Madonna and New York Mayor Michael Bloomberg are among the big-name clients who have turned to interior designer Jamie Drake to create playful rooms. Known for weaving unconventional hues (hot pink and chocolate, ebony and purple) with contemporary art, the New York designer recently doled out tips on making your pad look more posh at the Corcoran Gallery of Art. We caught up with him to chat about decorating with color.
How did you learn to combine colors in such a wild way?
Childhood exposure to museums and contemporary art gave me this background where I can be brave yet use color in a painterly way. Some people look at my work and think it's all color. But I'm trying to use color as accents in small, repetitive ways.
What's your favorite color?
That would be like picking my favorite child! But I do feel a trend toward less-saturated colors: orchid, mint, aqua.
Is there a popular color combo that needs to go away?
As much as I love it, chocolate brown and pale blue has been done to death. And bright, intense orange and lime green — that's a color combination that's become Target-ized. It's everywhere.
How important is the interplay between art and color in decor?
I'm passionate about using art in interiors. I look for art that'll add harmony and piquancy to a space. Sometimes you want something that'll break up a color story you've established, which can energize a room. Other times, you're looking for a calming effect. Like, by grouping black-and-white art — etchings, photographs — together, you can create a wonderful dialogue.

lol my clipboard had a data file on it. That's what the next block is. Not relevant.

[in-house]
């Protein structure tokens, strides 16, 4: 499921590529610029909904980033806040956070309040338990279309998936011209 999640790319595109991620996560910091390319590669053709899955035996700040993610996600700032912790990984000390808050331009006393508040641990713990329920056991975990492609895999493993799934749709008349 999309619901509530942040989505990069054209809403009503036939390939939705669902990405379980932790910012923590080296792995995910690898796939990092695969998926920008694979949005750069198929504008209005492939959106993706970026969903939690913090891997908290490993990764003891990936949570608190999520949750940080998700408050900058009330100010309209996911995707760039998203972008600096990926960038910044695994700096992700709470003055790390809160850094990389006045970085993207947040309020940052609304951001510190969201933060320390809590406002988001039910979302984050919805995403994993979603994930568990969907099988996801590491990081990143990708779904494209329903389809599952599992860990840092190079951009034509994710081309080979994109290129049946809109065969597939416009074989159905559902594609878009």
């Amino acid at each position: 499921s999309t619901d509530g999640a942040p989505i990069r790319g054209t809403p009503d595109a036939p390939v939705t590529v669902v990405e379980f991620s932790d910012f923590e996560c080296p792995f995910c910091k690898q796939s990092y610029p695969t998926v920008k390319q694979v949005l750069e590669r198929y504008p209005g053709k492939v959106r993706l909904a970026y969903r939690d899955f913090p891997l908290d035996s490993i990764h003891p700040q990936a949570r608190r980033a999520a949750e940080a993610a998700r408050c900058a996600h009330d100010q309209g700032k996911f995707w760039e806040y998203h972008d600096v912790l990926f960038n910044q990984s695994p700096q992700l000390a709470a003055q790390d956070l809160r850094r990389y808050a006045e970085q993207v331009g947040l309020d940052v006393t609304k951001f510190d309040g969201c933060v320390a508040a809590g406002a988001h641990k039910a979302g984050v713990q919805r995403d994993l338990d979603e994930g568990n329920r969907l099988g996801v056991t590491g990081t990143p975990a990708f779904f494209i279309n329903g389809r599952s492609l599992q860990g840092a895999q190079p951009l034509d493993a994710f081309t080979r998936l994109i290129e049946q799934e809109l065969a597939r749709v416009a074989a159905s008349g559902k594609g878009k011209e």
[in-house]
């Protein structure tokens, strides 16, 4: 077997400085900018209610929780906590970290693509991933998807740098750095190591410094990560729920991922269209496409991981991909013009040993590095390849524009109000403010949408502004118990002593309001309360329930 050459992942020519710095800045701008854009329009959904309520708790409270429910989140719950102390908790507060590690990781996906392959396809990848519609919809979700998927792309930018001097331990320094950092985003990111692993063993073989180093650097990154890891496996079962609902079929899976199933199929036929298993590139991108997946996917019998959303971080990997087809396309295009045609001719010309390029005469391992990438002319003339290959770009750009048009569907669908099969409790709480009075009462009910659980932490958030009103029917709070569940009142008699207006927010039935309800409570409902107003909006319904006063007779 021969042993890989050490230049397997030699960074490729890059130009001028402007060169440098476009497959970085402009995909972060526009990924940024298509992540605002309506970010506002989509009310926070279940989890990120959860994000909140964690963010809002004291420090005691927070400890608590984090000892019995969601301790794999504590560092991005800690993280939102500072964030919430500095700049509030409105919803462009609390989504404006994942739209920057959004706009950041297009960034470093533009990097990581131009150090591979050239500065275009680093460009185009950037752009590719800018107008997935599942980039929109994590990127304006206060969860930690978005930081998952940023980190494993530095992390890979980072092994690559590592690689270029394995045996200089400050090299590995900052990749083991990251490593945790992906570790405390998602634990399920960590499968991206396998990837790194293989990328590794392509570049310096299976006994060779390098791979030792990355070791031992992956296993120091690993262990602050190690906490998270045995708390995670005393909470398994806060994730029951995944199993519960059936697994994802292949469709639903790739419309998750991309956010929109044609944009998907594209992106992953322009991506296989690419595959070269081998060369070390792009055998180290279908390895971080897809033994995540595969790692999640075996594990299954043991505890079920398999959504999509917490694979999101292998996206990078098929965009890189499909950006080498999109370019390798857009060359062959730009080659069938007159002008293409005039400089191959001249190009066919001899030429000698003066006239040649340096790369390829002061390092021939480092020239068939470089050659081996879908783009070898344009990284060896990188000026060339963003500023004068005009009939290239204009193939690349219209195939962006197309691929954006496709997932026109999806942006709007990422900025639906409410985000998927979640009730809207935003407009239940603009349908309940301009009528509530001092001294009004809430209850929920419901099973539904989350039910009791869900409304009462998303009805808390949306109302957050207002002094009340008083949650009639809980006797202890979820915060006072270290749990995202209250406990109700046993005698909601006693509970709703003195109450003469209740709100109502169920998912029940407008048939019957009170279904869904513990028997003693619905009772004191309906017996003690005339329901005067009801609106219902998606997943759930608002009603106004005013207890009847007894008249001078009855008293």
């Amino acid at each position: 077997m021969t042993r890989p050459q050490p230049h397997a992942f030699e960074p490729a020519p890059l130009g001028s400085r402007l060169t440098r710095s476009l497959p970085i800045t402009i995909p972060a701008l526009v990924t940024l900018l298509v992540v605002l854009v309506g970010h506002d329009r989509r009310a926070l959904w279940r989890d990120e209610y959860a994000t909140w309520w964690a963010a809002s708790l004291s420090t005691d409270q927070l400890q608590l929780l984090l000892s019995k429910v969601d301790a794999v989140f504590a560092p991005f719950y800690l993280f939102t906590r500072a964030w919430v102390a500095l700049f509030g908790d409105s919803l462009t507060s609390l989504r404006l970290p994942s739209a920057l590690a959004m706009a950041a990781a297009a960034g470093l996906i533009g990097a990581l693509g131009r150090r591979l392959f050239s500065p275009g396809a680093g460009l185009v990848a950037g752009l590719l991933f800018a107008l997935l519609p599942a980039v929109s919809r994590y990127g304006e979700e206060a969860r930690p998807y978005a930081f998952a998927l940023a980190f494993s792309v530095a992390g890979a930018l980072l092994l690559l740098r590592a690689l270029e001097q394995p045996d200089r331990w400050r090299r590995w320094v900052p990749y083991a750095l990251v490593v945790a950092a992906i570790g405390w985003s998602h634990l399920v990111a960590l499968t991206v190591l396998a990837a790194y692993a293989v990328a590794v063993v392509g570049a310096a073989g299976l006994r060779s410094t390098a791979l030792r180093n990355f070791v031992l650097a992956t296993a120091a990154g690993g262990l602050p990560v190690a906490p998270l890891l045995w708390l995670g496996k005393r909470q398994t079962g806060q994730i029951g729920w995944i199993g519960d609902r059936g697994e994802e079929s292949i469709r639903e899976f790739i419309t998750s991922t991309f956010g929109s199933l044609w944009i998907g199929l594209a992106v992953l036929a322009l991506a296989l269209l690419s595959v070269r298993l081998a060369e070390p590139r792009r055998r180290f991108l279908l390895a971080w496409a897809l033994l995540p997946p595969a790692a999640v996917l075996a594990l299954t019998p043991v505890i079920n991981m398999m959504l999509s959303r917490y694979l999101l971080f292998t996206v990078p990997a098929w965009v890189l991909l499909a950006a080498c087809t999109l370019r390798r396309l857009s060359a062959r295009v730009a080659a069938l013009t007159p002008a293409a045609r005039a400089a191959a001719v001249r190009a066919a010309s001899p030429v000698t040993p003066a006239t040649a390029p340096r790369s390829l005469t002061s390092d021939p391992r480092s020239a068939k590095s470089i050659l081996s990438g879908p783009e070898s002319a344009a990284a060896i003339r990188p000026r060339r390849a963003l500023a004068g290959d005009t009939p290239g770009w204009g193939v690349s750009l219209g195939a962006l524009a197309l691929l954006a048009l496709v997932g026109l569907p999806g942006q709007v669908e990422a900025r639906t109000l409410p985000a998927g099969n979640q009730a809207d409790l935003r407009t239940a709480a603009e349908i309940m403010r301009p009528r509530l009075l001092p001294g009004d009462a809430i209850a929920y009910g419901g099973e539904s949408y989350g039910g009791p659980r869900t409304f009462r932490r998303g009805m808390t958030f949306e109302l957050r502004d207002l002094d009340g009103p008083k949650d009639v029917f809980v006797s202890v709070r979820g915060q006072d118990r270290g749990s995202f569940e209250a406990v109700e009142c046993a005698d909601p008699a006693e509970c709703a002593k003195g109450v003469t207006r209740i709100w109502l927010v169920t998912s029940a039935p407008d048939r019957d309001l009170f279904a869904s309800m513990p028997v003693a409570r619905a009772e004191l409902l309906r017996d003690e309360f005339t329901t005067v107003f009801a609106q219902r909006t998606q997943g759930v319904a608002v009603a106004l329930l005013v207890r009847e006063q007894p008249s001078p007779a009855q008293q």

Any big design mistake someone on a budget can make?
Not having a long view. If you are going to be in a space for a while, you have to move slowly. Don't buy stuff that doesn't evoke quality or stand up to the test of time. Buy less, but buy good.
What's a good way to make a big decor statement without spending big bucks?
Combine wonderful inexpensive things from places like CB2 and Restoration Hardware with old vintage pieces. I think lamps are a wonderful thing to find vintage, and they break up the sameness of a room. Put playful lampshades on them that you've dipped in Rit Dye or graffitied.
What's inspiring your work now?
I just saw Chéri, the new Michelle Pfeiffer movie. It's got beautiful, over-the-top embellishments. The sets were so inspiring!
Is designing for famous clients different from designing for ordinary people?
No, I think everyone, whether they are high-profile or the average Joe or Josephine, is looking for homes that evoke their personalities and aren't bland.